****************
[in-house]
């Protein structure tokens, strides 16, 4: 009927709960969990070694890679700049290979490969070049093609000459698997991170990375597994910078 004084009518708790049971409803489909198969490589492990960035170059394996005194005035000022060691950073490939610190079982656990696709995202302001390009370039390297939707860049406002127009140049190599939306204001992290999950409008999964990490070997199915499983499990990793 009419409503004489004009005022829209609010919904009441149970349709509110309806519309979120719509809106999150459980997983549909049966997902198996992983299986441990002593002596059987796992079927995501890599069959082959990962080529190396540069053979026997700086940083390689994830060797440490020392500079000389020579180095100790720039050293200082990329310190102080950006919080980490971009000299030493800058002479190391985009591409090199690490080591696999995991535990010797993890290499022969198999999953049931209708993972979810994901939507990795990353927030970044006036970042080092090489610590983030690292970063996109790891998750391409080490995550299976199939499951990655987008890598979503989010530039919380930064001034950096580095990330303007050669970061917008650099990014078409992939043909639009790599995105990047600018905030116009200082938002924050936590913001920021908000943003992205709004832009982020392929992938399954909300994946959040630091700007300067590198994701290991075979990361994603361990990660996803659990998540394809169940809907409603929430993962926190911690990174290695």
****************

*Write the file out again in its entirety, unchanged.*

[in-house]
């Protein structure tokens, strides 16, 4: 009927709960969990070694890679700049290979490969070049093609000459698997991170990375597994910078 004084009518708790049971409803489909198969490589492990960035170059394996005194005035000022060691950073490939610190079982656990696709995202302001390009370039390297939707860049406002127009140049190599939306204001992290999950409008999964990490070997199915499983499990990793 009419409503004489004009005022829209609010919904009441149970349709509110309806519309979120719509809106999150459980997983549909049966997902198996992983299986441990002593002596059987796992079927995501890599069959082959990962080529190396540069053979026997700086940083390689994830060797440490020392500079000389020579180095100790720039050293200082990329310190102080950006919080980490971009000299030493800058002479190391985009591409090199690490080591696999995991535990010797993890290499022969198999999953049931209708993972979810994901939507990795990353927030970044006036970042080092090489610590983030690292970063996109790891998750391409080490995550299976199939499951990655987008890598979503989010530039919380930064001034950096580095990330303007050669970061917008650099990014078409992939043909639009790599995105990047600018905030116009200082938002924050936590913001920021908000943003992205709004832009982020392929992938399954909300994946959040630091700007300067590198994701290991075979990361994603361990990660996803659990998540394809169940809907409603929430993962926190911690990174290695």